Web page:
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Oh Lenovo. See. Let me tell you story, Jason. Lenovo had this idea. It would make a little extra money off consumer models by preinstalling some software called Superfish that would subtly alter ads contextually in browser sessions. Now see they would do it right though. The software was quiet. Kept to itself. It didn’t profile or monitor user behavior. It didn’t record user information. It didn’t even know who the user was.
But then then the neighbors began to notice odd behavior. Popups at all hours of the night. So Lenovo stopped pre-installing it in December turned off Superfish in January. But Chris Palmer wasn’t satisfied. Palmer conducted his own investigation. And he found bodies. Bodies of evidence that Superfish installs its own root certificate, meaning it’s a master of disguise, it can impersonate any site on the Web including your bank and you’d never know the difference. Now, it doesn’t do this. But it’s not careful with its keys. In fact Rob Graham of Errata Security cracked the key on the Superfish’s certificate meaning Rob can now sign any website as legitimate for any Lenovo computer with Superfish still running.
It’s going to take a lot to get Superfish off a computer. You need to uninstall it and then remove the certificate. And even though Lenovo stopped preinstalling it, how do you know the Lenovo you bought didn’t have it? Well thanks to Filippo Valsorda you can go to /filippo.io/Badfish/ and check. Read Dan Goodin’s article at Ars Technica if you want all the gory details. (Lenovo’s chief technology officer, Peter Hortensius told WSJ they’re working a tool that “removes all traces”)
Tech Crunch reports that A company called A123 Systems is suing Apple for allegedly poaching auto engineers in order to build an “advanced battery division.” A123 claims that it had to shut down some of its projects due to talent loss. The company filed for bankruptcy protection in 2012. According to Reuters, Apple has also been trying to hire battery engineers from LG, Samsung, Panasonic and Toshiba, as well as hiring engineers from Tesla.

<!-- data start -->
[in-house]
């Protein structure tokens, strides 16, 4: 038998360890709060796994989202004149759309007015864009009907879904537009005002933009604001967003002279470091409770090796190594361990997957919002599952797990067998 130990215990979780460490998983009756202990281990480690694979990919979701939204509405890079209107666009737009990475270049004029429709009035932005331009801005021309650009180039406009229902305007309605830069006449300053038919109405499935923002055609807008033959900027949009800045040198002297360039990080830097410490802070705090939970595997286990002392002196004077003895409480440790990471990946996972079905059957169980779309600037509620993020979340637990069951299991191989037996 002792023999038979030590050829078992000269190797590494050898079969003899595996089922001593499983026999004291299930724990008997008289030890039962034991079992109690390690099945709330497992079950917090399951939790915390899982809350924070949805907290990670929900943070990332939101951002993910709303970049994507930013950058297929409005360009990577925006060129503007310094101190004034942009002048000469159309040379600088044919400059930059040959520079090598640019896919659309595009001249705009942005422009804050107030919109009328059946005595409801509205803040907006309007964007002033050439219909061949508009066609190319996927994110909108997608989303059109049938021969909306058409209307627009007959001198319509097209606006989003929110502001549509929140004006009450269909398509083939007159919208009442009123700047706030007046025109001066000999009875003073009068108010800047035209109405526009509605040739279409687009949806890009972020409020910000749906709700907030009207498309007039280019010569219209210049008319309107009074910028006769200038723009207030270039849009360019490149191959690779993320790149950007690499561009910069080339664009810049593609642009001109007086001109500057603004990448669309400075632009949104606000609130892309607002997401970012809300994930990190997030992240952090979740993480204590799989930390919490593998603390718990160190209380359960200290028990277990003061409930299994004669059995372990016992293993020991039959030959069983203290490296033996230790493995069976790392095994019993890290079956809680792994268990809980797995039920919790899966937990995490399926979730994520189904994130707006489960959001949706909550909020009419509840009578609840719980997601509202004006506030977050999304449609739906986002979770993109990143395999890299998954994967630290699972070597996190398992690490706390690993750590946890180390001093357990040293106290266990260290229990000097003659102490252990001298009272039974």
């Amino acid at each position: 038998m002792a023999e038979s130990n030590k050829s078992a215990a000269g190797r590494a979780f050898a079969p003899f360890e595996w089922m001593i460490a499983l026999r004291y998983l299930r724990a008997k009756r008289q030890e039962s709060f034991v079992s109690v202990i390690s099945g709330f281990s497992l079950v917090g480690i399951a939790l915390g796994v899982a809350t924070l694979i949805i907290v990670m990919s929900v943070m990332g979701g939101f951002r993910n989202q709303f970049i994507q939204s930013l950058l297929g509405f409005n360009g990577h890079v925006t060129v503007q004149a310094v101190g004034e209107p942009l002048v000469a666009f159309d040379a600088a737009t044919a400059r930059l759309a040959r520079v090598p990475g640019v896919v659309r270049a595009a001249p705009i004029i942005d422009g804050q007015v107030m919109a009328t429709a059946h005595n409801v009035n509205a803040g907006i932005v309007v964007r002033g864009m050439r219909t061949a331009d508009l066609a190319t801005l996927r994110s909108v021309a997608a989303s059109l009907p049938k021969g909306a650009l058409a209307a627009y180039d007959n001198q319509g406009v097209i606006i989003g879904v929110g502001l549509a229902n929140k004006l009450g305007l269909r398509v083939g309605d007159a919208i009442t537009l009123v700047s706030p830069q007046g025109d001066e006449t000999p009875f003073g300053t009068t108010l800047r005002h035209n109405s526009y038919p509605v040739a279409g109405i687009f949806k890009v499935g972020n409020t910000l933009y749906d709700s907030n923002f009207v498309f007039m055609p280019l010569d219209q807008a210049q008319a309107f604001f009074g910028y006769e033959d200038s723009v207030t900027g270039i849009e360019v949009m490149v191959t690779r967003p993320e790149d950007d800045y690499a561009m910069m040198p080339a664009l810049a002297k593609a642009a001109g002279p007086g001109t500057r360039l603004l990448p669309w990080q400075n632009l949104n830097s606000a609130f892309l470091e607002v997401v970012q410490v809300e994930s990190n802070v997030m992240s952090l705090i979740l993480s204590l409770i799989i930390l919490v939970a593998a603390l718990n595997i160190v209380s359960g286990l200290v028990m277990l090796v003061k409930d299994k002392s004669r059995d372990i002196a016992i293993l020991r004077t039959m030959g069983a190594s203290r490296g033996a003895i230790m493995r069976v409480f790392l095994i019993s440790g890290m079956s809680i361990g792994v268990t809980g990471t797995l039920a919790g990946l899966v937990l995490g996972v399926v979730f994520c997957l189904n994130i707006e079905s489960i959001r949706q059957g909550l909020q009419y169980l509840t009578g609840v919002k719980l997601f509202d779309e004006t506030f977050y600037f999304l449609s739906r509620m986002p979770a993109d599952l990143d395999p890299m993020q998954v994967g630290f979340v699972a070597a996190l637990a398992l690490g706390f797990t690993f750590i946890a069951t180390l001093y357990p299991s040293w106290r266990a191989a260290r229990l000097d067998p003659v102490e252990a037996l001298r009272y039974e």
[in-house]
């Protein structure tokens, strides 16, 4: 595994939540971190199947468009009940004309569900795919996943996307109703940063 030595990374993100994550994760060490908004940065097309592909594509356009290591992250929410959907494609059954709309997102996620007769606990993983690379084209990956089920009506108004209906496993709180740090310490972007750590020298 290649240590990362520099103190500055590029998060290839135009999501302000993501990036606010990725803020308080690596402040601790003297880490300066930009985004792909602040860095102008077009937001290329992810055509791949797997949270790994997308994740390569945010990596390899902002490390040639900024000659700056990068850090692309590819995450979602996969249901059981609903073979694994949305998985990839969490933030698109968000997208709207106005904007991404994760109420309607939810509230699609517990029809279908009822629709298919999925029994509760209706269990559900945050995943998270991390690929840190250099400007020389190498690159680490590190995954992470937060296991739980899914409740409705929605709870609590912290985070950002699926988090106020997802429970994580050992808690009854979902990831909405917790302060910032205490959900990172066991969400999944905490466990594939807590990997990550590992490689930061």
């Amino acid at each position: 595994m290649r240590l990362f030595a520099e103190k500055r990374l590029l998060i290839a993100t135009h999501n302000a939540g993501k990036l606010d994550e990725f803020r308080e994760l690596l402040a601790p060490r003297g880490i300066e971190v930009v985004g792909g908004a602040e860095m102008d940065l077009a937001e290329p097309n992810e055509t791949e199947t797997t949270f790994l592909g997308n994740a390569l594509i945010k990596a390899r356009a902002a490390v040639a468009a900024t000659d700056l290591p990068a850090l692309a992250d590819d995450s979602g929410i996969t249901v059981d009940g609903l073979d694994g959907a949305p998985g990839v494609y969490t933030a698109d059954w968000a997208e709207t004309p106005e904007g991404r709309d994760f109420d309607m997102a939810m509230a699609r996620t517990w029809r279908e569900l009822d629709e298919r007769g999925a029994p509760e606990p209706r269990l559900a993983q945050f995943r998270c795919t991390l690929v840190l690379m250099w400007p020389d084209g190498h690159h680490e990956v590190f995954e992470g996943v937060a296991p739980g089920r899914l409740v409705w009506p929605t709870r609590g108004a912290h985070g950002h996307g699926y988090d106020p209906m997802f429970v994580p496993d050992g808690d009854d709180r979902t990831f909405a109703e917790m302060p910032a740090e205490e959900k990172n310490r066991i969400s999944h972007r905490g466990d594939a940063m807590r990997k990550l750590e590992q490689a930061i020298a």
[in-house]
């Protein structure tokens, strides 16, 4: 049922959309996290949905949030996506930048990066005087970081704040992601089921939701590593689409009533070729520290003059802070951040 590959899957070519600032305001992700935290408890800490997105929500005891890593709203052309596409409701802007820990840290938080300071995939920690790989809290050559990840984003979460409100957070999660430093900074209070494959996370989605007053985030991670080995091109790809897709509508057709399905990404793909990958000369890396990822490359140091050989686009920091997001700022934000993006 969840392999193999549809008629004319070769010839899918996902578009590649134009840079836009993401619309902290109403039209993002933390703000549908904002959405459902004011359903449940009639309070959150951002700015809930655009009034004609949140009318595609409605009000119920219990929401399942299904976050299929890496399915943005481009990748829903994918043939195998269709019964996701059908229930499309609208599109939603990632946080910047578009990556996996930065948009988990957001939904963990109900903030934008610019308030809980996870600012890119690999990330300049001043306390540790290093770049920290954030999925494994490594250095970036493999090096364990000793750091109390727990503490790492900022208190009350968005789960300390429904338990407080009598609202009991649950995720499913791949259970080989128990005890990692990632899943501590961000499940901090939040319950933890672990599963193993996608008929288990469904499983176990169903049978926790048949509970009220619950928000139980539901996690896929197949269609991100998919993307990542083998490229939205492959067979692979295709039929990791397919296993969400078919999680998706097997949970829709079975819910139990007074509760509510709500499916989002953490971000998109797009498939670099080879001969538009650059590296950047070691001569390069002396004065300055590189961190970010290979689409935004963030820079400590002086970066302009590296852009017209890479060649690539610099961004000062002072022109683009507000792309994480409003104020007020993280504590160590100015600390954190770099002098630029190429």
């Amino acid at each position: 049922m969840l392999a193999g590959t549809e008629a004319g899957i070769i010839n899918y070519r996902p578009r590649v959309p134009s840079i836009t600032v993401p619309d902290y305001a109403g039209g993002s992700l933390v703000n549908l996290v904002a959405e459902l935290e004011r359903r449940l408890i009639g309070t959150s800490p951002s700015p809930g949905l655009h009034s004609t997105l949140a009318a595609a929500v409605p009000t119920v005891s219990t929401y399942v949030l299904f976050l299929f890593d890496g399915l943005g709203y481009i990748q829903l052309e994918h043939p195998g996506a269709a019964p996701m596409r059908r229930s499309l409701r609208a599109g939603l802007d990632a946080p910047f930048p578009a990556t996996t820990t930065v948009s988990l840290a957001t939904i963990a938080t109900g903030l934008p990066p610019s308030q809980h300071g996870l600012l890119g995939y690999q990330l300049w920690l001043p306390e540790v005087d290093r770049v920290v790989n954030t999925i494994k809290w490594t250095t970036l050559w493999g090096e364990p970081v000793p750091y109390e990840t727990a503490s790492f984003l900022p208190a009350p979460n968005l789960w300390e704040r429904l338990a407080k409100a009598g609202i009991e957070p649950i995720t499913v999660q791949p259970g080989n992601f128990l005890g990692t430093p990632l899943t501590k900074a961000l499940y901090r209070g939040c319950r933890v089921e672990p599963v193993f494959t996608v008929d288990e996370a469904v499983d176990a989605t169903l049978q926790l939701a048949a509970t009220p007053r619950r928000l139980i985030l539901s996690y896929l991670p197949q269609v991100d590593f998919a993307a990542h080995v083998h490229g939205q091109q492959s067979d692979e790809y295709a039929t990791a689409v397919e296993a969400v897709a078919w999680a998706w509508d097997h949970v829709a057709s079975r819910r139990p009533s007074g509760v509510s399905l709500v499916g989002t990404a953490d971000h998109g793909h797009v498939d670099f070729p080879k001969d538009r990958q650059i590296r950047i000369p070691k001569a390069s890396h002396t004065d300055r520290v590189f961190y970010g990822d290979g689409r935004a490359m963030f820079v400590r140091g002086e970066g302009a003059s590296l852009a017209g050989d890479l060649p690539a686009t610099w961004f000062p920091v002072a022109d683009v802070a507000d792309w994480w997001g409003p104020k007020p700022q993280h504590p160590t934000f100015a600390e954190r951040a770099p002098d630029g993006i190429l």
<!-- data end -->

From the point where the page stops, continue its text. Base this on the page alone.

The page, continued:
Happy 25th birthday, Photoshop! The Next Web has a nice writeup about how on February 19th, 1990 brothers John and Thomas Knoll launched their small software package meant to be bundled with a scanner. Check out the interview with Photoshop’s senior product manager Zorana Gee, who’s been with the Photoshop team since 1999, and the great illustrations of Photoshop icons and toolbars through the years.
TechCrunch reports on a new direction for IFTT the incredibly useful service that lets you automate online tasks. First of all, IFTT has three new apps that make it dead simple to use pre-made IFTT recipes. Do Camera will do something anytime you take a photo with it. Do Notes will do something any time you take a note. And Do Button lets you basically do anything by just choosing from pre-made recipes. Like “get out of an awkward situation” rings your phone. Each app can store up to three recipes so you can simply tap the right button to do what you want to do.
The Intercept has a report describing how agents of the US NSA and UK’s GCHQ stole encryption keys from Dutch company Gemalto, the largest manufacturer of SIM cards in the world, in order to facilitate spying on cellphone communications. The allegations are based on documents from 2010 leaked by Edward Snowden.
News From You:
Google opposes the US Justice Department’s proposal to ease the requirements for search warrants to know the location of a search when the location of a computer is hidden by something like a VPN. The justice department calls it tweak to protocol for remote searches. Google calls this a “monumental” constitutional concern. 1MoreMatt sent us The National Journal writeup noting Google believes any change in accessing computer data should be decided by the US Congress.
Starfuryzeta sent us the story from Fusion.net that Dropcam says it has received a “limited number of law enforcement requests” for stored video from individual accounts. Dropcam notifies owners of accounts of such requests by email unless prevented by law from doing so. Although Google-owned Dropcam says it is working on a way to report these requests it’s not not clear if such requests will be included in Google’s transparency report in the future.
Discussion Section Links: Apple Car?
Pick of the Day: Tempo.ai
Co-executive producer Charles Silvey wants to recommend an iOS calendar app called Tempo at tempo.ai He writes “the killer features for me is that Tempo looks at all of the people that are in a meeting and gives me one click access to their contact information in the calendar, it also looks at the meeting invite and determines what are the conference call numbers and allows you to dial numbers and pin codes with just one click. The app also looks at the location, and with one click launches Waze to give you directions. You also have the ability to send off quick “i’m late” messages if you are running late, boy does this come in handy sometimes. This is a great app and the current beta offers new features and an enhanced user interface and it is FREE!”
Friday’s guest: Iyaz Akhtar